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Everything You've Always Wanted To Know About The "Pike"

Posted by Jim Botticelli  September 5, 2013 11:48 AM

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1963PikePru.jpg
Pike Extended 1963, Pru semi-erected and Buck Printing getting MORE free exposure.

In 1948 the Massachusetts Department of Public Works proposed to build a controlled road to connect Boston to its neighboring communities. Originally called the Western Highway, the project finally was launched in 1955 to connect Stockbridge with Weston. In 1956 President Eisenhower steered the Federal Highway Act through Congress and the Senate, which allowed states to build highways while paying only 10% of the costs. Imagine that kind of government largesse from Republicans today! That cleared the way for the state to easily complete that 100 plus mile stretch of highway in a relatively short period. By 1960 motorists were speeding at an unheard of 60 MPH up and down the toll supported Pike. But only as close to Boston as Weston. What to do? Extend the thing into town of course.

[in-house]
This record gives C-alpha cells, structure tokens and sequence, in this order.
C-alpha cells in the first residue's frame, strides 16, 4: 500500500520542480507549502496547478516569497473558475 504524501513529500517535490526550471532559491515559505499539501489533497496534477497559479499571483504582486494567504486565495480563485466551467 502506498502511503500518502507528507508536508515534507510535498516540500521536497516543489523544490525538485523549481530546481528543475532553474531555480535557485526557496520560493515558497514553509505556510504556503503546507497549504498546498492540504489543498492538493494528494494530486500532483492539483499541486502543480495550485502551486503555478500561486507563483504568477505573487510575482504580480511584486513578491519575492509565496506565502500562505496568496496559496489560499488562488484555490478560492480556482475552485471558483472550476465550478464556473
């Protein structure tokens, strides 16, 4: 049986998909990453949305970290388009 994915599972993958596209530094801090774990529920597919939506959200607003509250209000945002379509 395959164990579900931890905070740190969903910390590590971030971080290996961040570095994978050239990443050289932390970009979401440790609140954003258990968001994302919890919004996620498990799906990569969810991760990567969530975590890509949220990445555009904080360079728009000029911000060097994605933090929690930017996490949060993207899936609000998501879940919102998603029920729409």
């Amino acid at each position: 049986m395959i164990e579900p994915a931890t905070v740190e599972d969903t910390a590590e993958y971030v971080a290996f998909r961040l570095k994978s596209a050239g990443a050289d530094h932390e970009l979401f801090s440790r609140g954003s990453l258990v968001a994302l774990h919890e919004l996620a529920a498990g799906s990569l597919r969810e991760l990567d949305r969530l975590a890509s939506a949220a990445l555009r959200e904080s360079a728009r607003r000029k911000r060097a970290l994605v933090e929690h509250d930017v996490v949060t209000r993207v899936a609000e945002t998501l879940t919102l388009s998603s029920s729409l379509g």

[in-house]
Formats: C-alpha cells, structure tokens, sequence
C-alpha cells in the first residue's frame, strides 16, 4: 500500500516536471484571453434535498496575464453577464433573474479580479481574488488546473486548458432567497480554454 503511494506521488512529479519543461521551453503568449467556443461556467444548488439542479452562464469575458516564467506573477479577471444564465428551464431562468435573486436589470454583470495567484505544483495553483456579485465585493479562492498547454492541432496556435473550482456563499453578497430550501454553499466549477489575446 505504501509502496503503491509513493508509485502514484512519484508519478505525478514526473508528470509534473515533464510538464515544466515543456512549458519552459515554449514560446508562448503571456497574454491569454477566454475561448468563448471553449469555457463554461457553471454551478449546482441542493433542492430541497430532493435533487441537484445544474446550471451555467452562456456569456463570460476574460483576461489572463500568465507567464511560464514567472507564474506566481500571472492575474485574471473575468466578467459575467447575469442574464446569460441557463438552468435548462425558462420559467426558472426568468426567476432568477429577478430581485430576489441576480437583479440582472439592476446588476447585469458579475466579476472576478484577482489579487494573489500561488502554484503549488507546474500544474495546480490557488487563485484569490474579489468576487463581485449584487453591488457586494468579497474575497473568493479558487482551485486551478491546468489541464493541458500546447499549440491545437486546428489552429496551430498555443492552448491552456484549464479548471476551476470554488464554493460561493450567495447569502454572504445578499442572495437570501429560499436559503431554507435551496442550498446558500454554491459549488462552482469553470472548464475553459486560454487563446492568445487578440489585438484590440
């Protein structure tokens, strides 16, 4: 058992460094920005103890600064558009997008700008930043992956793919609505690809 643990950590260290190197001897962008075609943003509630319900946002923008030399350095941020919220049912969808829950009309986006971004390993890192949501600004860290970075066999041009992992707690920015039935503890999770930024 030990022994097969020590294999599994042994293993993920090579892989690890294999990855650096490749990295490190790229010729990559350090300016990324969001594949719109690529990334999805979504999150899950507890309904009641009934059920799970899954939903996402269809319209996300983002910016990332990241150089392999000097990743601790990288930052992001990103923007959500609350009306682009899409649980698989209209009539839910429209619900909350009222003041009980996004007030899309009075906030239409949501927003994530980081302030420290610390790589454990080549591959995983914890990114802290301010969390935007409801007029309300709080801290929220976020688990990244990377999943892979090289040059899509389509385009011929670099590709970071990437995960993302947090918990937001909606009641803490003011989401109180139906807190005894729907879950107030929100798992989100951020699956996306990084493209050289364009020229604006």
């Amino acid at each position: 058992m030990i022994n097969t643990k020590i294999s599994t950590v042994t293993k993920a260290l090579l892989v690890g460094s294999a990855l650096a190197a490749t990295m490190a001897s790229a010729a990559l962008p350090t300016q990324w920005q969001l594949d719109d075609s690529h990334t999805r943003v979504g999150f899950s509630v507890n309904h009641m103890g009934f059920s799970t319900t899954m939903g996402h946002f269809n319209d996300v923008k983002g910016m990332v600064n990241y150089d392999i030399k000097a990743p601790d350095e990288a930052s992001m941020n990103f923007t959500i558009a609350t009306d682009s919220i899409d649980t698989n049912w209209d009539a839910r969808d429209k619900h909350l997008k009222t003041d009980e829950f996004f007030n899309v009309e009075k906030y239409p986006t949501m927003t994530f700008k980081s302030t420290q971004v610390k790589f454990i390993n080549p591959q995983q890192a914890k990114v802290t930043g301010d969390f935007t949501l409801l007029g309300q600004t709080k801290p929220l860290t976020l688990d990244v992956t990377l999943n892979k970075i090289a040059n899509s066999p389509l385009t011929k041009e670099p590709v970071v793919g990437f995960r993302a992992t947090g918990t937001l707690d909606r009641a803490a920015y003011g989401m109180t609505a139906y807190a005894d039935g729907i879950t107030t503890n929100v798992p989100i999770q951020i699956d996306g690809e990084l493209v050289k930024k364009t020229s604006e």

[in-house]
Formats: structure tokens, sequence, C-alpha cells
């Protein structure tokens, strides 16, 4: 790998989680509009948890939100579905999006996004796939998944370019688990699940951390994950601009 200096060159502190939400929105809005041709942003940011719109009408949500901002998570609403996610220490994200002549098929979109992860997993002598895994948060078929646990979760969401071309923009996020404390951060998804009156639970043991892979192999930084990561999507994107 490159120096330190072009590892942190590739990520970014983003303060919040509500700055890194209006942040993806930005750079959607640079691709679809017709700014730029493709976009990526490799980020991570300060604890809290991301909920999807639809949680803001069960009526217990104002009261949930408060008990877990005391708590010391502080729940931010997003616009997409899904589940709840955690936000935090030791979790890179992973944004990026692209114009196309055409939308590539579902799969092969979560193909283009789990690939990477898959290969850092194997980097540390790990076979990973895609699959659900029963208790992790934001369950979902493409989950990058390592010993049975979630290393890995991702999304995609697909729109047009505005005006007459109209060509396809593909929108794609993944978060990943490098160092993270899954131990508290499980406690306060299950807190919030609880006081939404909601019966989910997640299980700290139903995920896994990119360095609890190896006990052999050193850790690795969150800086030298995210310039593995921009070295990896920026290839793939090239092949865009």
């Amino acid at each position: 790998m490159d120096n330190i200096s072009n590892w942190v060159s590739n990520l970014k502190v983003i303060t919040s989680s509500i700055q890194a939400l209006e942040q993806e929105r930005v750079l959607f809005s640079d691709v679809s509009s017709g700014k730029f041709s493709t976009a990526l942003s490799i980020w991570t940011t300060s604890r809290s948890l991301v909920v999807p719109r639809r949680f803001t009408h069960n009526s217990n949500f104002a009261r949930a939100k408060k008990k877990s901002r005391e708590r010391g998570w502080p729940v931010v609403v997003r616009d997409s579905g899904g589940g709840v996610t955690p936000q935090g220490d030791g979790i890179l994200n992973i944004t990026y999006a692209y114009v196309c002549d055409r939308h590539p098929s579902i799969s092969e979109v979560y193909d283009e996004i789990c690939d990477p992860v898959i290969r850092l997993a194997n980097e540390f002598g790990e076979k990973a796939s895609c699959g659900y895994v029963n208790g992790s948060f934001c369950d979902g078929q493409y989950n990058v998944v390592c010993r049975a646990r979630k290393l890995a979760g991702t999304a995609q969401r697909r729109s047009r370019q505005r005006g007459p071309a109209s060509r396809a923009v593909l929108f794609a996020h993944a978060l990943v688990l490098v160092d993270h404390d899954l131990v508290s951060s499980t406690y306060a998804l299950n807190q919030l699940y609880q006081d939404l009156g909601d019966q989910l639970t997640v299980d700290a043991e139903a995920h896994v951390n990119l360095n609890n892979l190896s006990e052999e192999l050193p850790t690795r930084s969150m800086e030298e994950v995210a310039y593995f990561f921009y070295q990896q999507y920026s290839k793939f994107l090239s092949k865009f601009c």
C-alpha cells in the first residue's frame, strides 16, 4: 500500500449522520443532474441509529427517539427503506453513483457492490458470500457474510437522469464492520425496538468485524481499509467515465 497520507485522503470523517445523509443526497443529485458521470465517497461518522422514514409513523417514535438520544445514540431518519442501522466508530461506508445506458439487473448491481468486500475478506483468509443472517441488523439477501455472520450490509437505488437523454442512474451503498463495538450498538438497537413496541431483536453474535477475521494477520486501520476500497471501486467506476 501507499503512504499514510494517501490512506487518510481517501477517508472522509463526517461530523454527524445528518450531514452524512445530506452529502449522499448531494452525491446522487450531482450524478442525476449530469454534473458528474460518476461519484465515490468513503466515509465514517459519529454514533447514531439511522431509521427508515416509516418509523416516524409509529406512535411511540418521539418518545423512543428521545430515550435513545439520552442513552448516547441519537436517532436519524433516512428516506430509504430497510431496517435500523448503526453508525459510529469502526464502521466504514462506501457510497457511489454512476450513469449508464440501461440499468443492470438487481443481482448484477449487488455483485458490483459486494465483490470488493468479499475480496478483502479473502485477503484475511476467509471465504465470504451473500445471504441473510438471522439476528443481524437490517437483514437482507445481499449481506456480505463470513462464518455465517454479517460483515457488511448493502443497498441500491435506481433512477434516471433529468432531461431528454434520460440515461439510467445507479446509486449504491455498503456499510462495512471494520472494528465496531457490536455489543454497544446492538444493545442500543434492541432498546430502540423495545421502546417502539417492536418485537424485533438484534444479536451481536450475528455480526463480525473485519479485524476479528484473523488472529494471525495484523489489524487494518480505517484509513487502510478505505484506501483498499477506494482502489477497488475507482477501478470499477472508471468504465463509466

In 1962, the so called 'Boston Extension' project was launched and two years later arrived at everyone's favorite, the much beloved Exit 18 to Allston-Brighton-Cambridge. On February 18, 1965 the entire 135 mile length of the Pike opened up and all was well with the world for the next 38 years. Finally in 2003, the Big Dig extended the Pike to the airport and to Rte 1-A.
(Thanks to UMass for the information used in this blogpost)

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About the author

Jim Botticelli, a 1976 Northeastern University graduate, is a retired Boston Public Schools teacher. In college, he drove a cab and learned the city's cow paths. An avid collector of More »

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